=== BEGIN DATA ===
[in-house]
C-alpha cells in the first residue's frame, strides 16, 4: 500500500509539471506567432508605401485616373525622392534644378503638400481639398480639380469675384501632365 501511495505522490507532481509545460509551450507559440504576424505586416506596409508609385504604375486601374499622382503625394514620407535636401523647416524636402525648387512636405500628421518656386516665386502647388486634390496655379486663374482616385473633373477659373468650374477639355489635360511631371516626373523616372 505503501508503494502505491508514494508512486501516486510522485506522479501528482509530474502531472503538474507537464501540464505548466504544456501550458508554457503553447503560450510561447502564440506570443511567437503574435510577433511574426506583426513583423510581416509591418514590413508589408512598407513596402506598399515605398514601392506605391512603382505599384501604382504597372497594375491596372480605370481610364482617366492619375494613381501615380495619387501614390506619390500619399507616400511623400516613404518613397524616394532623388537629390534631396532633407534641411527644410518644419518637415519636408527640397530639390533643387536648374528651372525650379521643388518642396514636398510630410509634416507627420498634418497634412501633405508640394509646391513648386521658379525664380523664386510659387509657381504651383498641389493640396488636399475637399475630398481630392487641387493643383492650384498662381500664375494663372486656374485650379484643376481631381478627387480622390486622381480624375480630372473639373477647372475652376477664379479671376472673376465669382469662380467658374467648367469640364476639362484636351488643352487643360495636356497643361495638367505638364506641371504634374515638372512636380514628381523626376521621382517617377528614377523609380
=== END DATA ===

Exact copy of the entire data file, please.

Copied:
[in-house]
C-alpha cells in the first residue's frame, strides 16, 4: 500500500509539471506567432508605401485616373525622392534644378503638400481639398480639380469675384501632365 501511495505522490507532481509545460509551450507559440504576424505586416506596409508609385504604375486601374499622382503625394514620407535636401523647416524636402525648387512636405500628421518656386516665386502647388486634390496655379486663374482616385473633373477659373468650374477639355489635360511631371516626373523616372 505503501508503494502505491508514494508512486501516486510522485506522479501528482509530474502531472503538474507537464501540464505548466504544456501550458508554457503553447503560450510561447502564440506570443511567437503574435510577433511574426506583426513583423510581416509591418514590413508589408512598407513596402506598399515605398514601392506605391512603382505599384501604382504597372497594375491596372480605370481610364482617366492619375494613381501615380495619387501614390506619390500619399507616400511623400516613404518613397524616394532623388537629390534631396532633407534641411527644410518644419518637415519636408527640397530639390533643387536648374528651372525650379521643388518642396514636398510630410509634416507627420498634418497634412501633405508640394509646391513648386521658379525664380523664386510659387509657381504651383498641389493640396488636399475637399475630398481630392487641387493643383492650384498662381500664375494663372486656374485650379484643376481631381478627387480622390486622381480624375480630372473639373477647372475652376477664379479671376472673376465669382469662380467658374467648367469640364476639362484636351488643352487643360495636356497643361495638367505638364506641371504634374515638372512636380514628381523626376521621382517617377528614377523609380